Humour and self-irony are recurrent themes throughout your work, do you look for them or do they just come to you?They just pop up. Joking about something painful is similar to the alchemy of turning shit into gold. I couldn't be able to stand myself without a heavy dose of self-irony.
Self-irony or auto flagellation?Now that you insist…there's a sadistic side to the issue. I wouldn't be capable of getting involved in a project, at the level that i do, without being a maniac one way or another. There's a point where most people back off and are satisfied with the product of their job, or they resort to copying others' solutions. I'm not that easily satisfied. Somehow i find myself very often at the limits of my patience and personal logic when i'm looking for a visual solution, even if it's only something related to my mom's business card…in conclusion, a certain percent of self-flagellation is required, in the most Christian sense possible.
Does the place where you work matter, or do you manage to adapt? Are you influenced by the environment in which you work on a project?I am constantly trying to adapt. Since i travel back and forth from Bucharest to Timisoara, i must maintain my mental flexibility. I can manage working in almost any space (for example: in the toilet, on the train, at parties…) but the extra effort is noticeable. Naturally i am influenced by the habitat in which i work, the state i'm in with relationships and my family, the weather conditions…it's incredible i can get any work done sometimes.
What moment of the day is the best to work in for you?It depends. Sometimes in the morning, between 7 and 12 a.m., or at night until sunrise.
In your works the theme of dissent keeps showing up. Can you tell us more about this?Perhaps if i'd gone to a shrink i could have elaborated more on the matter. As far as i know, this anti-side to my thinking surfaced during school, when i was unable to integrate. I didn't have friends even though i tried socializing. Back then i figured that either i was defected somehow, or the flow everyone was going with wasn't my type. Henceforth the need to dissect and relate critically to the majority's point of view… or something like that.
Which do you feel is the most important part you play as a designer in society? How about in Romania?I don't know whether i play any part, i feel as though design in Romania is a question of trendiness, since the level of visual culture is quite low over here. In this sort of context i can only hope to survive out of what i'm doing for another year or so. For me, design is the mathematics of the visual realm. I use grids, guide myself according to some of Brockmann's rules, try to establish an equilibrium in the colour palette…keeping track of all sorts of tiny or big guidelines which i've come to identify by experimenting, other rules i've come across by reading designer's memoirs, typography manuals and so on. I see a lot of young people nowadays who want to study graphic design in order to gain a statute of coolness. A while ago it was cool to be an engineer, a doctor or an economist. We shouldn't forget the times we live in, coupled with the fact that graphic design emerged as a trade during the Bauhaus, and responds to a particular set of demands contemporary society has generated. The status quo values packaging above the quality of the product itself, "design no longer responds to people's needs but to their wants". We live in a time when graphic design could be playing a serious part in the development of society, yet this essential part is treated superficially, which can finally prove to result in a fatal impact on the environment as well as encourage the monopole of corporations worldwide.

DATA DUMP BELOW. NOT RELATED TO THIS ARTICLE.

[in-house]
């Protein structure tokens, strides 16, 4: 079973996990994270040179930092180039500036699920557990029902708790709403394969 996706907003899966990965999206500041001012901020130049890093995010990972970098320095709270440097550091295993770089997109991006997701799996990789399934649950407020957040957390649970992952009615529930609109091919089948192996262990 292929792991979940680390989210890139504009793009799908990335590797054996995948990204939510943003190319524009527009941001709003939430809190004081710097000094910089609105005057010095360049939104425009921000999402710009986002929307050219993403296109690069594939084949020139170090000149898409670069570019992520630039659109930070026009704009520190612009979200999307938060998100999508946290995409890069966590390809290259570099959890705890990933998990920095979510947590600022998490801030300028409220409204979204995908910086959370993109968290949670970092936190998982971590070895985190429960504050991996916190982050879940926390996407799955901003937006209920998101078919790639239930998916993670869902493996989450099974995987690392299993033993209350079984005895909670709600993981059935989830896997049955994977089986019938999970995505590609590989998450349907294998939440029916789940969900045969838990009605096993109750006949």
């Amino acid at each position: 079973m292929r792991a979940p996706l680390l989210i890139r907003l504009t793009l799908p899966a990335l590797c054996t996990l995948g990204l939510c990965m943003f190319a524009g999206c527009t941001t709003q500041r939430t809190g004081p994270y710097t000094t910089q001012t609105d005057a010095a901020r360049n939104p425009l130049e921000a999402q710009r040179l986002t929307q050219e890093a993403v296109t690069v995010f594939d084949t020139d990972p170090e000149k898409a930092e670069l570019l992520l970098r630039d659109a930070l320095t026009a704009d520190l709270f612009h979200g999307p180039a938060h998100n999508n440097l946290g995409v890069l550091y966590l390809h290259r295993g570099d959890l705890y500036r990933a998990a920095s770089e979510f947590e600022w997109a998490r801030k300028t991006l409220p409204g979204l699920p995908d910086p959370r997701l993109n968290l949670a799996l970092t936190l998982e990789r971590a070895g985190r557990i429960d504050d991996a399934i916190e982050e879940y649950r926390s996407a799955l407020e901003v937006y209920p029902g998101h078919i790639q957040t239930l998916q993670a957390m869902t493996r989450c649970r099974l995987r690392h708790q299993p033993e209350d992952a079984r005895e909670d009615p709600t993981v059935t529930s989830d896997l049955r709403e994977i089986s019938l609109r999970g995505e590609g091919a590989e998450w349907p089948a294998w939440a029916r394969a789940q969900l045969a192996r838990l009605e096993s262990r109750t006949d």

I wish i could say that i have the capacity to convince someone to quit smoking through a poster, or manage to gather 50.000 euros for a social cause via a t-shirt design which any respectable hipster in the country would desire. The truth is the only way in which i believe i could make a difference is by teaching others what i've learned as a designer. Right now i haven't sufficient knowledge, but i hope that one day i could work alongside kids and students sharing my skills. I'd also like to do manuals for primary and secondary school, using the comics format, which i feel would best fit the learning techniques. Till then i can only hope.
How do you see design in 2025's Romania?Ten years ago i wasn't aware graphic design existed in Romania. Another 14 years on, i hope we can reach the point where we're talking about a Romanian school of design, as we today speak of the Swiss or Dutch school of design. Associations like the Graphic Front are consolidating a history of graphic design in Romania, during Communism, and i trust that more designers interested in design not for the hype, will sprout, ushering in smoother times. Also, i hope not all talented designers will end up working in advertising agencies, enslaved by some wild desires projected by marketing agents, secretaries or managers, who wouldn't be capable of recognizing creativity even if it kicked them in the balls.